google camera apiIt has been brought to our attention that the good people over at Android are possibly developing a totally new Android camera application programming interface (API). This API is touted to deliver support for uncompressed RAW image output, not to mention a slew of additional features that will definitely come in handy such as face detection. These details hail from a commit that was dated October 11th, where it was directed to keep the new API away, unleashing it only after Android 4.4 KitKat rolls out to the masses.

If you’re not familiar with RAW, it’s an image format that is essentially “what the sensor sees”, without any processing such as exposure and other image filters that are used to obtain the final photo that is saved as a .jpg file. Up until now, camera apps could generally not get their hands on this data because there was no interface (API) to do so. If apps were able to access RAW data, they could perform a range of image enhancements that were not available before, such as single-shot HDR photos, like the NVIDIA Tegra Note 7 does.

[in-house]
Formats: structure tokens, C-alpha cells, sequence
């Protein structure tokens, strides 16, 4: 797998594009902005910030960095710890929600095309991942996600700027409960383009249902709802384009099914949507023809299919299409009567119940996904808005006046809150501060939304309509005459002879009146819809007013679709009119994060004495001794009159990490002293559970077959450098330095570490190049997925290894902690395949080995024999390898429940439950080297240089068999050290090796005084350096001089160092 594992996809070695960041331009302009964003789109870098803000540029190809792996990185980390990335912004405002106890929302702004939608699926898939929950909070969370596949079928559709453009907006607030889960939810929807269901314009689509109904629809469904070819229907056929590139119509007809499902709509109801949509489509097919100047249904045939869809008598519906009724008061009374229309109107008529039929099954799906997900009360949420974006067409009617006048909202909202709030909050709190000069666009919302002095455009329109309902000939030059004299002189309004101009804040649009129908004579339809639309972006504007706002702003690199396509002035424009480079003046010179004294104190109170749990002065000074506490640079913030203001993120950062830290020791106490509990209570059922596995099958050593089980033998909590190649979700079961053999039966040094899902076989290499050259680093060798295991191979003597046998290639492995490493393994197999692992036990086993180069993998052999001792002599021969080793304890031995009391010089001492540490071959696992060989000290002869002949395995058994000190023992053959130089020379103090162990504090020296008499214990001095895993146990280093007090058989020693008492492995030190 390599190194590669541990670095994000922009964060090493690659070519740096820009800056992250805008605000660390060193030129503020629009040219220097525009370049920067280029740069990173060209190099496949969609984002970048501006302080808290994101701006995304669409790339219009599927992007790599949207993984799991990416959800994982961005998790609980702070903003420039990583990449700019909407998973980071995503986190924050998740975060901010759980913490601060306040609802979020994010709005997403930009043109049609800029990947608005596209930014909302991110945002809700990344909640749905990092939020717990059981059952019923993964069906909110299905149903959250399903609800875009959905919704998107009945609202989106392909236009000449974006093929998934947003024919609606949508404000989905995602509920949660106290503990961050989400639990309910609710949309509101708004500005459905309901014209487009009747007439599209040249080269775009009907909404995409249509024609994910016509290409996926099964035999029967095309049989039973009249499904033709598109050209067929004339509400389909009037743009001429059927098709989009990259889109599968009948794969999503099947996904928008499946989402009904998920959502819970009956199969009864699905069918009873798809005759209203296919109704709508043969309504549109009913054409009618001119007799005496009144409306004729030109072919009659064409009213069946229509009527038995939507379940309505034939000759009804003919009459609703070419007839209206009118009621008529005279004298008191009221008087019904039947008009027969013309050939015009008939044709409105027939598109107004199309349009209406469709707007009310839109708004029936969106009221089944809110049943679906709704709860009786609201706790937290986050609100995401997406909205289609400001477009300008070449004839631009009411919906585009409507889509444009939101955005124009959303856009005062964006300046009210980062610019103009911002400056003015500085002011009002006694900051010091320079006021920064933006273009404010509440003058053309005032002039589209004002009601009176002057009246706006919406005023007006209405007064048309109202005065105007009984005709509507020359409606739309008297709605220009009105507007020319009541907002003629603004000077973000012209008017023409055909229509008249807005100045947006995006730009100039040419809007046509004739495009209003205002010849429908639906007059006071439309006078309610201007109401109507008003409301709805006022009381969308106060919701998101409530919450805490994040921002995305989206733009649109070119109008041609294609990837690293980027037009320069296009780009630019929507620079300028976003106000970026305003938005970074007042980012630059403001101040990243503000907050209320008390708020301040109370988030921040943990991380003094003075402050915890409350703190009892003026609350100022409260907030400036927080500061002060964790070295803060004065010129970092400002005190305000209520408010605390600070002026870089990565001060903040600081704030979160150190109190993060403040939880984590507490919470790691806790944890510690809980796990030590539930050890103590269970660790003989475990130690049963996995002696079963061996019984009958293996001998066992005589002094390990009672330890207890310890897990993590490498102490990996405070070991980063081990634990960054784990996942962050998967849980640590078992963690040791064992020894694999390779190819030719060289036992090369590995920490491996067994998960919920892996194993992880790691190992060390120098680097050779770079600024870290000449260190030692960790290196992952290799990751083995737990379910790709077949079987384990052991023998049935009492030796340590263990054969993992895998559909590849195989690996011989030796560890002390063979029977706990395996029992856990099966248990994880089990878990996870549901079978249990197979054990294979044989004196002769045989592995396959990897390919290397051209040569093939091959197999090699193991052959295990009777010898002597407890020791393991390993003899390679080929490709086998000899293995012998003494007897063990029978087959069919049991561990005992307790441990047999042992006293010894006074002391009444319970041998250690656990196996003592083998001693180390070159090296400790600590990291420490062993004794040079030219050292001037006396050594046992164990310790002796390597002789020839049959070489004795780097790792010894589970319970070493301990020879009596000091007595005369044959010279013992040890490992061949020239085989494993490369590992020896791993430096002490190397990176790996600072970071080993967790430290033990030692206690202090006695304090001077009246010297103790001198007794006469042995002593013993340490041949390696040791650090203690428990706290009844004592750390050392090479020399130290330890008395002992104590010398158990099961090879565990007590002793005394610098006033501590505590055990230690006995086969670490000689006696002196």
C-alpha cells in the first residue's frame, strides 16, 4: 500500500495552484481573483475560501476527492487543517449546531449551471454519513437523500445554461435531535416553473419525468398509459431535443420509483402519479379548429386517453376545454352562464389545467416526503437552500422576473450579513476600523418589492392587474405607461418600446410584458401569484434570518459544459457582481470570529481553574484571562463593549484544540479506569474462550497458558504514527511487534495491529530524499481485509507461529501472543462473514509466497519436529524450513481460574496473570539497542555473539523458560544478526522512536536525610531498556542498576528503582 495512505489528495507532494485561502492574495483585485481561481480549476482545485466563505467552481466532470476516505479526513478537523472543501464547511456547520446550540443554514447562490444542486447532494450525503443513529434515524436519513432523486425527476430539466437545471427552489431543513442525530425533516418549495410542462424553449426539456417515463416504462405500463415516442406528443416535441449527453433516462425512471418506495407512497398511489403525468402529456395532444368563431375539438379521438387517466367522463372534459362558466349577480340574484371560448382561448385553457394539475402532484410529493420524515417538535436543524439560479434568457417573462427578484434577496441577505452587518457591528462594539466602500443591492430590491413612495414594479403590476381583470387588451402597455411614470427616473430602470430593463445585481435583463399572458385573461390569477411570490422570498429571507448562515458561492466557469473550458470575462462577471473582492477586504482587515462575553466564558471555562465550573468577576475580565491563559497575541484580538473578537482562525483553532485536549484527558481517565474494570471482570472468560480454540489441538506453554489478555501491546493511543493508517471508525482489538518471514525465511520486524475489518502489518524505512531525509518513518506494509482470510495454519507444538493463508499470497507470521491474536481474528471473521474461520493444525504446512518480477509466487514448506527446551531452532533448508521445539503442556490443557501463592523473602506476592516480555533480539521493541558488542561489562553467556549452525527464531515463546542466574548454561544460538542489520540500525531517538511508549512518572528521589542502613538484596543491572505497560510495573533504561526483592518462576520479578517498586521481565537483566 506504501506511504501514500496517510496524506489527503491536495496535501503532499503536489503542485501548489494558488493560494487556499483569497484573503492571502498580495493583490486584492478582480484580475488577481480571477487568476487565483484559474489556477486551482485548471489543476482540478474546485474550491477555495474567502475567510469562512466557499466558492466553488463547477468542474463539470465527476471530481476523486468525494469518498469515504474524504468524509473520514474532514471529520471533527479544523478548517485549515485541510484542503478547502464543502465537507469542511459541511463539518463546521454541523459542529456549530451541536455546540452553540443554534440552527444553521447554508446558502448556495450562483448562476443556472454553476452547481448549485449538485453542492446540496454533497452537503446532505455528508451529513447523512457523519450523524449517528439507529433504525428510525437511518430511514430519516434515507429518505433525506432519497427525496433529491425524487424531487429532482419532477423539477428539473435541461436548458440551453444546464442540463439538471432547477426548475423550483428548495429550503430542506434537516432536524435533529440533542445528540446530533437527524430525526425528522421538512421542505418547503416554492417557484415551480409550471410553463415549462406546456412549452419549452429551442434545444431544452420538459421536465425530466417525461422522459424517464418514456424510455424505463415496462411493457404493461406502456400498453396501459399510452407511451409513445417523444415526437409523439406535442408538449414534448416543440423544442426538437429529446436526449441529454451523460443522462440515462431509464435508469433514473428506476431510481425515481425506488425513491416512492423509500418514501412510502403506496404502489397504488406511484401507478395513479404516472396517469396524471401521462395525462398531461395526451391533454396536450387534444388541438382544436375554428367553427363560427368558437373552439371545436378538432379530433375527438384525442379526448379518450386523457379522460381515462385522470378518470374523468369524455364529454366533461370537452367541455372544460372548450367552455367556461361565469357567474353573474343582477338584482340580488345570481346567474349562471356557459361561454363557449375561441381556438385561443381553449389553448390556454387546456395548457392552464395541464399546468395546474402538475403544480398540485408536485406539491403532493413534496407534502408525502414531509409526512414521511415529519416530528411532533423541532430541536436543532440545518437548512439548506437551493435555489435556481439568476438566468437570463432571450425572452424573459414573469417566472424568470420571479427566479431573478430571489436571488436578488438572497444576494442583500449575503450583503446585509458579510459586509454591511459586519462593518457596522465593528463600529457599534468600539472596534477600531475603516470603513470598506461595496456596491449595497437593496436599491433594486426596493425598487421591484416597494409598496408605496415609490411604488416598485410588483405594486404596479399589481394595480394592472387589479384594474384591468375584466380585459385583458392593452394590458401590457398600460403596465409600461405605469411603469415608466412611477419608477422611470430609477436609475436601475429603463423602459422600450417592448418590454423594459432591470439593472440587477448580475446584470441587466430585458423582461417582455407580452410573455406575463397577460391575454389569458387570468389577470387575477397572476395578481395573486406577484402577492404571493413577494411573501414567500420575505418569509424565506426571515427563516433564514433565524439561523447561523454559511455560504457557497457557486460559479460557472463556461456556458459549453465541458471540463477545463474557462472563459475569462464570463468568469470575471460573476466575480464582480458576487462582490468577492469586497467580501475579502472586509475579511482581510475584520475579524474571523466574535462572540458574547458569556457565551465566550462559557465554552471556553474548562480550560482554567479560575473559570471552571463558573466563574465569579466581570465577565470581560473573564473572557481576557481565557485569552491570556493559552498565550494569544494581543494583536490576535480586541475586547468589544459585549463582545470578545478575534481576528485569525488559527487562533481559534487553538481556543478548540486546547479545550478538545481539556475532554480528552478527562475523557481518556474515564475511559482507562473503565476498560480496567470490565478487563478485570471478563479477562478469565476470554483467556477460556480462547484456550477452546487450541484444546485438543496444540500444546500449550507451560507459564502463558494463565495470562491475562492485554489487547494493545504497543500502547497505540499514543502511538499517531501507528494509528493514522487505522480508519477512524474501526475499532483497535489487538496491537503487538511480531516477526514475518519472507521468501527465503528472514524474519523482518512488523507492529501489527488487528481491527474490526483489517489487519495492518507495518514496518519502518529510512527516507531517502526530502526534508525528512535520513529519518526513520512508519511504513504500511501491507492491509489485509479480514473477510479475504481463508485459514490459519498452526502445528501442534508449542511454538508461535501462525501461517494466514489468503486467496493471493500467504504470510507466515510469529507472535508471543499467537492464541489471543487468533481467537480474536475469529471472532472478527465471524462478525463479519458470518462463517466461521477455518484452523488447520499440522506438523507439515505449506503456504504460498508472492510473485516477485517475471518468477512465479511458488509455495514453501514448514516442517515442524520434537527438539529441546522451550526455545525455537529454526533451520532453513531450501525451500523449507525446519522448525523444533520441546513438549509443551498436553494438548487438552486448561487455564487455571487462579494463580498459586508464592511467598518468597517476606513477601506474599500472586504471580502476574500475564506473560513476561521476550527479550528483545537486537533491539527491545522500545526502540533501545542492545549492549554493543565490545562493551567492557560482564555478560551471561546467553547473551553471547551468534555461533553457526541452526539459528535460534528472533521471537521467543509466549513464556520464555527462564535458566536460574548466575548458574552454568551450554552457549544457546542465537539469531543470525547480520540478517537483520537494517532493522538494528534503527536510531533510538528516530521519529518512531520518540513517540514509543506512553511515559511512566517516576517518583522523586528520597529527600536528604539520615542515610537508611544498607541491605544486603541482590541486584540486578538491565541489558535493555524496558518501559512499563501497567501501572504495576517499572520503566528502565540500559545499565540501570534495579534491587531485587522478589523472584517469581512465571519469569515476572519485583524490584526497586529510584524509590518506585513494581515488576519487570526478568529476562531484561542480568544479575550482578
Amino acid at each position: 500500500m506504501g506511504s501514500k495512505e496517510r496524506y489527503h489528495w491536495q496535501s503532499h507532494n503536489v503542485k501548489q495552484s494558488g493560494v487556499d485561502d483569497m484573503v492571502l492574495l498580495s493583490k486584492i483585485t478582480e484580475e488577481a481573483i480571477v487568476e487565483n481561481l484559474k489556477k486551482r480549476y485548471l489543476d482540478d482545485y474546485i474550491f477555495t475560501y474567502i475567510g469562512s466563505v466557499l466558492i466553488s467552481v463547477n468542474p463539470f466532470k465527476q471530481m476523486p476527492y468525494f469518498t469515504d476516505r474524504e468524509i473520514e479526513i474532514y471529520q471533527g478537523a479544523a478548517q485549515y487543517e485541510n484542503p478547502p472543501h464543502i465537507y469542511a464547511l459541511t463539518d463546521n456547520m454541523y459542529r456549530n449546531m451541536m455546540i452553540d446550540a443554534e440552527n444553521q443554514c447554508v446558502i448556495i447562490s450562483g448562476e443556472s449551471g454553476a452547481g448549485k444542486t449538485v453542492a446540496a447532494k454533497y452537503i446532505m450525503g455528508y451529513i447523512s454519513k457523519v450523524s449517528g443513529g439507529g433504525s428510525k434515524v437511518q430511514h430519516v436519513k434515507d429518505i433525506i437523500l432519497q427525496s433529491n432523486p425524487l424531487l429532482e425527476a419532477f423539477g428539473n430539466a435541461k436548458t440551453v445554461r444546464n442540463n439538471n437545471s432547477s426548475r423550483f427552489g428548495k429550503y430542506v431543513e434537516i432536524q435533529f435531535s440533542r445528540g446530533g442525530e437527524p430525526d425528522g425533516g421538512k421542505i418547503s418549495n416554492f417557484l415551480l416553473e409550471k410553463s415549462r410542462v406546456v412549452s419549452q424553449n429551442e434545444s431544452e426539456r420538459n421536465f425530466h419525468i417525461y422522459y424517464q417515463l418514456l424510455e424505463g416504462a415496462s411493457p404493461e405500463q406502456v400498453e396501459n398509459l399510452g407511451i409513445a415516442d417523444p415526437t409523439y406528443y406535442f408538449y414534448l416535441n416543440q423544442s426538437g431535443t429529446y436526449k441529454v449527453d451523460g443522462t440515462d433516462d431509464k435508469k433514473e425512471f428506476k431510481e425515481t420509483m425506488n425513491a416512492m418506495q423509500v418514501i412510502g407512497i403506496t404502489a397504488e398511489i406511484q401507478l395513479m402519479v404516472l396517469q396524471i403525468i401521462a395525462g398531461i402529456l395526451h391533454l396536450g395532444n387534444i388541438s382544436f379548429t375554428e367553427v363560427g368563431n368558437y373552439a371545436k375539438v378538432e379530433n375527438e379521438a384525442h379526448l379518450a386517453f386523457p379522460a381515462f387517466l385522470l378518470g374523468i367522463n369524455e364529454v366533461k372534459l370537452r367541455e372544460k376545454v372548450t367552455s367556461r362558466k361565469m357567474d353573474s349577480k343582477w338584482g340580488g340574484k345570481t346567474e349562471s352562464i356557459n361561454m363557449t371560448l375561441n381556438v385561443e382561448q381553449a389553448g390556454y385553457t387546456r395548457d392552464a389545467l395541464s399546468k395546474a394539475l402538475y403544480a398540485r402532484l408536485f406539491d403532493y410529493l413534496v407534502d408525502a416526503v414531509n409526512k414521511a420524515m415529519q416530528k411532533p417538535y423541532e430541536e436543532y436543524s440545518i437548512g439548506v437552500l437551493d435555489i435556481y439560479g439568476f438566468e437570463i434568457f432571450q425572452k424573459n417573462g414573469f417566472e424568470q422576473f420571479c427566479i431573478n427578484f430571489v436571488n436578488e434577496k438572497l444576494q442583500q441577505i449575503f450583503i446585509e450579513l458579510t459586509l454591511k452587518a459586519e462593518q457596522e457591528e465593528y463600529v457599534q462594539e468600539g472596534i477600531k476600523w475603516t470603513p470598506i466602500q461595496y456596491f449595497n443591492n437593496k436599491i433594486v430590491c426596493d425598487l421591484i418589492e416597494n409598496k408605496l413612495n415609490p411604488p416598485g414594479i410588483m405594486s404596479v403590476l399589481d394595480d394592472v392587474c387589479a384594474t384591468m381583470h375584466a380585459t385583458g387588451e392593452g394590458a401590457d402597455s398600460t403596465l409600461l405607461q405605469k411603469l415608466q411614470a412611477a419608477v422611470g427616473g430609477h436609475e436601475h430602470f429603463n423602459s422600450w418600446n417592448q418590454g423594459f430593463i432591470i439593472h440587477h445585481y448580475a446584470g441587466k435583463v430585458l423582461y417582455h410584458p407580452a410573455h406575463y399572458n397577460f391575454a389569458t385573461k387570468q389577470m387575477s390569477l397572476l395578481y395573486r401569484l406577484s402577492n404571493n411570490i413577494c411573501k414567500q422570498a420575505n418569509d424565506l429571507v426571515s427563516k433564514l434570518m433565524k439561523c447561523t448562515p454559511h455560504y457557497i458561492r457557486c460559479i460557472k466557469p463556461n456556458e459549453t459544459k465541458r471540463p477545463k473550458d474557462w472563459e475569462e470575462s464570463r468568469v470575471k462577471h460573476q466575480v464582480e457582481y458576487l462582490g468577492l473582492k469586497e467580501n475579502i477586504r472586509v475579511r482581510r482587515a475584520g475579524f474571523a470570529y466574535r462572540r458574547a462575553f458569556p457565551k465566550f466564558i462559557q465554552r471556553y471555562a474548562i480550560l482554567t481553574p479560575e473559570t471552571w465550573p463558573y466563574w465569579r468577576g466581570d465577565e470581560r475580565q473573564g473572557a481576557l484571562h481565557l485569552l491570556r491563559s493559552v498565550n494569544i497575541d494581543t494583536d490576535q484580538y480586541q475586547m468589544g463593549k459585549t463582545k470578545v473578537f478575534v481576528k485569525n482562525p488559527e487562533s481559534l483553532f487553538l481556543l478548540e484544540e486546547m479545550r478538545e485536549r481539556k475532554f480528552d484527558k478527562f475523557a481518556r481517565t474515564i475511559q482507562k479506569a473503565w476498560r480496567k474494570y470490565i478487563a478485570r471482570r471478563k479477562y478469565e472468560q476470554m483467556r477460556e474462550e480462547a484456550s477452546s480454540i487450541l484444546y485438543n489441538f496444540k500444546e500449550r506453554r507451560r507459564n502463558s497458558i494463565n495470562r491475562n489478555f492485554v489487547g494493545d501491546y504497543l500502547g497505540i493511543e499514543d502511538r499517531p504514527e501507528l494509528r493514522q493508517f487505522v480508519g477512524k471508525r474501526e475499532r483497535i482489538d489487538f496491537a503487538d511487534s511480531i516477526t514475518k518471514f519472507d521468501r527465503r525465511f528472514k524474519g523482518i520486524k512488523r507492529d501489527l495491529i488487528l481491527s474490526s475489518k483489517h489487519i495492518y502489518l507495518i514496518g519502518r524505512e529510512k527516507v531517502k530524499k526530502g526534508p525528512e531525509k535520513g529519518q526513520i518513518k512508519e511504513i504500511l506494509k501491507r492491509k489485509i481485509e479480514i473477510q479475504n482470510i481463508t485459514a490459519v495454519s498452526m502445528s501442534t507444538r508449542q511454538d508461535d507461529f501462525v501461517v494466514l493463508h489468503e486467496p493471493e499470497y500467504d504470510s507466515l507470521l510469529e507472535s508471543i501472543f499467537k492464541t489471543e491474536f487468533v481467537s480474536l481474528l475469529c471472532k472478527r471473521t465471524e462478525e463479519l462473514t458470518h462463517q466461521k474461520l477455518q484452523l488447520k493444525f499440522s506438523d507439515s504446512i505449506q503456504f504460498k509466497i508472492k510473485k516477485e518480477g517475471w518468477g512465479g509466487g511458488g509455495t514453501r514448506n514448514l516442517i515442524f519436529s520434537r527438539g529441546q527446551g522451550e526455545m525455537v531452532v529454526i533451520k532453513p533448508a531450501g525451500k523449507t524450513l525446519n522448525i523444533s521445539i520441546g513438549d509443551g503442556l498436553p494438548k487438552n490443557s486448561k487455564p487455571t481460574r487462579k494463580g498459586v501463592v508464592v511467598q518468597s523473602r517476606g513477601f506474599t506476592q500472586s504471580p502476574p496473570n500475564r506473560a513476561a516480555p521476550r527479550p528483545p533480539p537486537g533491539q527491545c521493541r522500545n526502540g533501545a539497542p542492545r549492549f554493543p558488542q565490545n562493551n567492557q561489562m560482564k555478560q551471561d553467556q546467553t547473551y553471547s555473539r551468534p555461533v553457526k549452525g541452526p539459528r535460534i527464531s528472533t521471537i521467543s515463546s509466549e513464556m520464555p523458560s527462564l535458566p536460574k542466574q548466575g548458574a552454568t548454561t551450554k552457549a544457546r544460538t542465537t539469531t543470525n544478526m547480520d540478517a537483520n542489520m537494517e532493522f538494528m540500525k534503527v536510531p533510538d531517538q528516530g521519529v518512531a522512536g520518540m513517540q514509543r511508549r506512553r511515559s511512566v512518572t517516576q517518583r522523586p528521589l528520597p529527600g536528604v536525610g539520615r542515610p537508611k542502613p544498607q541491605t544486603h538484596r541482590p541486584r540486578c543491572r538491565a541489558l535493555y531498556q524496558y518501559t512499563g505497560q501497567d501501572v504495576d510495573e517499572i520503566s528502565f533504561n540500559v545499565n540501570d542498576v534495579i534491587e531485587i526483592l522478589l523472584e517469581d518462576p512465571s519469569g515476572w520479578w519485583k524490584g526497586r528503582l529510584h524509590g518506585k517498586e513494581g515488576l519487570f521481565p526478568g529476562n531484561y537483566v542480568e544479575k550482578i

Google must have weighed the various reasons in the situation, arriving at the conclusion that the API is not quite yet ready for a prime time release. This new API class “Android.hardware.photography” will also be able to support burst mode, which would be a more than welcome addition apart from the previously mentioned uncompressed RAW image output and face detection capability.

RAW image data and file formats are more often than not the domain of professional photographers, as this file format paves the way for additional post-processing options unlike the JPEG format. Time to sit back and wait, watching just which smartphone manufacturer will offer a device with the latest Android 4.4 KitKat version alongside the new camera API thrown into the mix. And since RAW files are uncompressed, maybe it’s time to get that 64GB microSD card…

Filed in Cellphones . Tags: Android, api and Google. Source: arstechnica
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